Top Gear's Jeremy Clarkson recently explained a new prototype for Amazon's fabled Prime Air drone delivery service. The garish, package-pooping aircraft looks futuristic, but it's probably not going to bring you new shoes anytime soon. It can't.
It's just marketing. We've said it before, and we'll say it again. The Amazon drone program amounts to good, old-fashioned (however innovative) stunt marketing. Their initial announcement dropped just after Black Friday two years ago and lined up nicely with America's holiday shopping season.
Not surprisingly, this year's promos for Prime Air came in the middle of a massive ad campaign to promote its Amazon Prime Now service that offers one-hour delivery of select products in select US cities. That's a bonkers idea, but Amazon is actually doing it right, um, now.
Two years in, Prime Air is confined to YouTube videos of prototypes, press releases, and a very vague patent. The latest commercial features the very famous Jeremy Clarkson who's about to release his own show on Amazon Prime Video. So Prime Air has become a double-edged advertising sword. Not only does Amazon get to market its super fast delivery research; it also gets to market its new incarnation of Top Gear, a show about vehicles. It's more likely that Amazon wants you to watch its new show than expect to use its delivery drones in the coming year.
Amazon isn't alone in pimping its drones before they can actually take off. Google released an ad for its Project Wing service over a year ago, showing off its own futuristic aircraft delivering dog food to a very overwhelmed-looking man in Australia. Even then, Google admitted that its prototype was "years away" from becoming an actual service. The same holds true for Amazon and everyone else for a few very relevant reasons.
US Regulations won't allow it. The fact that Amazon is using aspirational drone delivery to market its services isn't the only reason why the concept isn't viable right now. According to the latest drafts of rules, the US Federal Aviation Administration (FAA) wouldn't allow the shiny new Amazon delivery drone prototype to take to the sky. The key detail is that the FAA requires commercial drones to remain "within visual line-of-sight of the pilot and observer." Amazon is working with the FAA on updating the rules, but it's unclear if the company's experimental airworthiness certificate would even apply to this new prototype. Other companies developing drone delivery programs face the same obstacles.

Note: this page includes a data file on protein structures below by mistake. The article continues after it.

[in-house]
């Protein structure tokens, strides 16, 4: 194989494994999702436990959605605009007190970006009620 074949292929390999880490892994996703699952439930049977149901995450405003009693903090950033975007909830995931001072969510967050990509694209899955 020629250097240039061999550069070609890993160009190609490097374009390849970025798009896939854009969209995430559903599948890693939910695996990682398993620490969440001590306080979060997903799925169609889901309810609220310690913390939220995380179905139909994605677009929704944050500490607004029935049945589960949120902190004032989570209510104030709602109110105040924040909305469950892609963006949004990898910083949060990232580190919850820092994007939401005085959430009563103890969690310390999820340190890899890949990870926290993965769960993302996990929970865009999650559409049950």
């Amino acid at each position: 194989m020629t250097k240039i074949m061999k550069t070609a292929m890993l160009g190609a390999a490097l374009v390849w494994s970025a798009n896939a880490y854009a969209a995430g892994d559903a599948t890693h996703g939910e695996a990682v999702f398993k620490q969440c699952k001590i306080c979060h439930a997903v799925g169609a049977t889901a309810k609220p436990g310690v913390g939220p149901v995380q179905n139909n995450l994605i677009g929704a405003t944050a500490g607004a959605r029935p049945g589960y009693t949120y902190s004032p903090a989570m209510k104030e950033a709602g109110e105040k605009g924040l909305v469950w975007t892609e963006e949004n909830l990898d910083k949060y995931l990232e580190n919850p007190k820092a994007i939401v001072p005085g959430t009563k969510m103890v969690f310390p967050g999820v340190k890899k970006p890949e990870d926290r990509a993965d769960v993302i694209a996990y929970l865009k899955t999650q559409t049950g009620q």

The technology isn't quite there, yet. Amazon doesn't say how heavy a payload its new drones can handle. (The aircraft itself is 25kg.) However, judging by the size of the box in the commercial, it won't be able to carry anything larger than a shoe box. This limitation is very real since even the most advanced battery-powered drones currently being used for commercial purposes can only carry a kilogram or two.
The distances don't make sense, either. Heavier payloads equal shorter flight times since more power is required to lift the package. Amazon is now promising delivery in 30 minutes or less in the US, but that also means the drone's initial range is only about 16km. You'll need to live within 16km of an Amazon fulfillment center in order to enjoy the service. You could probably drive there and back in less than 30 minutes.
Landing is a problem. If you live in a city or even a slightly wooded area, a whole host of proposed delivery drones, including Amazon's new drone prototype, would probably crash land. Drones don't get along with trees or tall buildings so it would be tough for the aircraft to make its way to the ground. Google came up with a solution that involves a winch sending the package down to the ground on a tether. Again, Google admits that it's many years away from delivery anything via drone.
Air traffic control doesn't exist at low altitude. Amazon says, "One day, seeing Prime Air vehicles will be as normal as seeing mail trucks on the road." It's hard to envision this future happening any time in the next decade. Drones are only permitted to fly under 122m, and the latest system for airspace class doesn't regulate that space. So we'd need a new system for ensuring these drones don't run into each other all the time. Even though the new Amazon drones have sense-and-avoid features, the technology remains untested in busy skies.
People don't like drones. Do you really want Amazon drones flying over your house? They're loud and weird and may or may not have a camera trained on your window. Or at least that's what many people will think. People tend to associate drones with either death machines in Afghanistan or tools for creepy bros taking aerial bikini pics on the beach. It's not immediately clear that people actually want drones delivering their dog food. Do you?
Images via Amazon.